Before the appearance of any of these or other symptoms [the Ministry of Health] urges the public to go to the nearest health service to make the appropriate diagnosis and appropriate treatment. Under no circumstances should self-medication be used as this could aggravate the picture and obstruct the actual diagnosis of the disease.
=====================
[The active surveillance efforts in the neighborhood of the initial case has detected more patients now with a total 3 confirmed and 2 suspected. The tests used in the private laboratory to determine that 3 cases as confirmed are not indicated, nor if samples of these 3 cases were sent to the reference laboratory in Argentina for confirmation.

Most of the previous cases of hantavirus infection in Paraguay have been diagnosed in Boqueron department in the north western part of the country. This is the 1st report of hantavirus infections in the Central department of Paraguay. The possible hantavirus involved in this suspected case is not stated. A 2011 report indicated that Leguna Negra hantavirus was responsible for hantavirus pulmonary syndrome (HPS) cases in Presidente Hayes department. In addition to Laguna Negra virus (rodent host _Calomys laucha_), other hantaviruses that can cause HPS and are found in Paraguay (and their rodent hosts) include Juquitiba (_Akodon cursor_), Ape Aime-Itapua (_Akodon montensis_), Araucaria (_A. montensis_, _Oligoryzomys nigripes_), Jabora and Jabora-like (_A. montensis_), Alto Paraguay (_Holochilus chararius_), and Lechiguanas (_Oligoryzomys nigripes_). - ProMED Mod.TY]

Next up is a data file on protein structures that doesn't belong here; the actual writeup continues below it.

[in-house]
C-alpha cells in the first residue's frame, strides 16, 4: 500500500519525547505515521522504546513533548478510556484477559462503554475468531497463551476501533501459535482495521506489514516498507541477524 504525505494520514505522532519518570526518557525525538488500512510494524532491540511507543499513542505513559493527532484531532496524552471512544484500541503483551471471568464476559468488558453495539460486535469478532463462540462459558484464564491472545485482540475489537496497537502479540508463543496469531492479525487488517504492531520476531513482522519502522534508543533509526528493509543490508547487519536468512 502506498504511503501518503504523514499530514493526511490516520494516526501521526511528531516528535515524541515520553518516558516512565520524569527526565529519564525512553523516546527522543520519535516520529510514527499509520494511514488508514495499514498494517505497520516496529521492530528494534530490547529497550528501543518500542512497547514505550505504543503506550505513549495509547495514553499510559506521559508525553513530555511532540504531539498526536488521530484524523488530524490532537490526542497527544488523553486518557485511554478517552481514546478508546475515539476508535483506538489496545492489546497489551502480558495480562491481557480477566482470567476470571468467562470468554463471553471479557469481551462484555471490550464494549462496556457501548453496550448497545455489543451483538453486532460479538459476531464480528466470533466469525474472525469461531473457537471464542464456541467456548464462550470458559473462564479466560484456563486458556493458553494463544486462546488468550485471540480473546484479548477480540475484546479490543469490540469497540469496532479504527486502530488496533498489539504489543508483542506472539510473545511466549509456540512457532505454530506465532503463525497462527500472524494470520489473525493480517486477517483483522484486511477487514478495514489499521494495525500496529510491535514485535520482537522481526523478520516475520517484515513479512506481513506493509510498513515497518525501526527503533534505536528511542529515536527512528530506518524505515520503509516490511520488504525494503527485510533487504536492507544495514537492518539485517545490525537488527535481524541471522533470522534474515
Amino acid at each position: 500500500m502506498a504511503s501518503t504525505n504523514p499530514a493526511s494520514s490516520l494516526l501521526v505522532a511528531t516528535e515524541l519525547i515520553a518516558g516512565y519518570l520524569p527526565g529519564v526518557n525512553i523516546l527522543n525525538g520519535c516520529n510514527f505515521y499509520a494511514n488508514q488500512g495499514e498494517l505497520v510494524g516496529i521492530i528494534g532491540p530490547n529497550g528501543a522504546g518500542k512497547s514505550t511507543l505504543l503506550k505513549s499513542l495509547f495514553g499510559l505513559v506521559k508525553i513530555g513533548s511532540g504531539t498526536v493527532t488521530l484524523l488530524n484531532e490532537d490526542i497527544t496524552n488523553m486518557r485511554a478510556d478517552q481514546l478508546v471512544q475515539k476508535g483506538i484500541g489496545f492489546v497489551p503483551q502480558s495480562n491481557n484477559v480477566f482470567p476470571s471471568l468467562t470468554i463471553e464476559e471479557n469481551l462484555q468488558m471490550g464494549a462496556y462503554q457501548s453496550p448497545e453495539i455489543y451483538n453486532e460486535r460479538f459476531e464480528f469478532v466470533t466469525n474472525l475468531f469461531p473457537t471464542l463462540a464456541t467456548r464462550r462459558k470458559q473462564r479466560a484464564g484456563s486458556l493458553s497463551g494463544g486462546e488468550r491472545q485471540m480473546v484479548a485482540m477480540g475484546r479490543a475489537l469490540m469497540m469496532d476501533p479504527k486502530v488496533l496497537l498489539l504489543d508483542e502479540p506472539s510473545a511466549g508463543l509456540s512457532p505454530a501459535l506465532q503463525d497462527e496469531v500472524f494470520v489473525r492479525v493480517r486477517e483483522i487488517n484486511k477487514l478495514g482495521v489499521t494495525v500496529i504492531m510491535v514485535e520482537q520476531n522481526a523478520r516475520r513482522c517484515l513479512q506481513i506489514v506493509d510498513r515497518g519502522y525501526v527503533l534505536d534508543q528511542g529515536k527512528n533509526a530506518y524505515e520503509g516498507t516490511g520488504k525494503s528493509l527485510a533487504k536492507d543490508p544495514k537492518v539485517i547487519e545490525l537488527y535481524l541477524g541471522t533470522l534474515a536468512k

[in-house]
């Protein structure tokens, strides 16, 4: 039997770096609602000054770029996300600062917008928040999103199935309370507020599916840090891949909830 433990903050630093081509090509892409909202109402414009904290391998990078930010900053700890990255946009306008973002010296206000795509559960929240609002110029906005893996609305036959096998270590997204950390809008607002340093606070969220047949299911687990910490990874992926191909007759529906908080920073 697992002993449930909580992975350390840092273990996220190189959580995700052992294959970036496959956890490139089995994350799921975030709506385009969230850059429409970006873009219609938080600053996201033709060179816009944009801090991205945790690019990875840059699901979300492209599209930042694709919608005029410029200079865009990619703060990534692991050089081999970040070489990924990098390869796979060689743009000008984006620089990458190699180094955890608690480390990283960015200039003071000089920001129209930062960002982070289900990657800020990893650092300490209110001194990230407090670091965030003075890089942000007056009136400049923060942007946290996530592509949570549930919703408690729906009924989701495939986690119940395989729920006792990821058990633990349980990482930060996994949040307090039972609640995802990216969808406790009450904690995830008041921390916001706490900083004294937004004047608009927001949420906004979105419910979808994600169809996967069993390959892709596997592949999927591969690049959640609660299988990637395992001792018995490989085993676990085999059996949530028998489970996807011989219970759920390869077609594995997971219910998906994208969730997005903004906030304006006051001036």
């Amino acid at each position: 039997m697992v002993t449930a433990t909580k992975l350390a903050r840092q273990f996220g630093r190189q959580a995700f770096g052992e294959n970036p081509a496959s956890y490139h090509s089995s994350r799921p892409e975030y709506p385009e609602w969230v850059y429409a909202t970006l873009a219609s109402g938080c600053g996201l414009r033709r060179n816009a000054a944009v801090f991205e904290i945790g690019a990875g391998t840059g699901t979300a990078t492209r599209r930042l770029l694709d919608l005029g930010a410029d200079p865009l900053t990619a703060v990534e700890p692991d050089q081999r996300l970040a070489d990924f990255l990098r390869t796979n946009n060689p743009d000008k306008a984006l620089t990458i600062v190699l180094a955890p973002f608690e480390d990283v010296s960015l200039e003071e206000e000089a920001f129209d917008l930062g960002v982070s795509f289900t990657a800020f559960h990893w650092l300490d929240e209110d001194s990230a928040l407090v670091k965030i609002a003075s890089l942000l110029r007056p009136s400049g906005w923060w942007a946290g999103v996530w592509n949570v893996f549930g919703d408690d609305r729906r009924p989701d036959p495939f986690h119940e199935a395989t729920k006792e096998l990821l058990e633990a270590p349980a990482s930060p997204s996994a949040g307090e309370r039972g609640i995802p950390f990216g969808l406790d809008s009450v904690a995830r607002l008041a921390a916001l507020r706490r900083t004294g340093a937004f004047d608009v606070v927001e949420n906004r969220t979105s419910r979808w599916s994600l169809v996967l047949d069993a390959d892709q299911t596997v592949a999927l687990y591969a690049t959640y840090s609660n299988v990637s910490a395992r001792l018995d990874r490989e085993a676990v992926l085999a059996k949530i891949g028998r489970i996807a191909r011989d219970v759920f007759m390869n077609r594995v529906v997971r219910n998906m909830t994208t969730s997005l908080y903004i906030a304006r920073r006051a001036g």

[Maps of Paraguay:
Date: Tue 12 Jun 2018
Source: WHO, Malaria [edited]

- What were the key elements to Paraguay's malaria elimination success that helped the country reach zero indigenous cases of the disease?
Paraguay is the 1st country in the Americas since Cuba in 1973 to be certified malaria-free, representing a significant public health achievement not only for Paraguay but for the Americas as a whole. Achieving elimination in Paraguay required substantial levels of political commitment and leadership, as well as sustained investments in its national malaria programme over a period spanning more than 50 years. Notable aspects of its approach include:

Rapid and targeted response
---------------------------
With free universal health services in Paraguay and a strong malaria surveillance system, malaria cases were detected early, investigated promptly, and classified correctly.

Dedicated elimination strategy
------------------------------
After reporting its last case of malaria in 2011, Paraguay launched a 5-year plan to consolidate the gains, prevent re-establishment of transmission, and prepare for elimination certification. Activities centred on strengthening epidemiological surveillance, robust case management, and a public information campaign on the diagnosis, treatment, and prevention of malaria to promote behaviour change among populations in at-risk areas.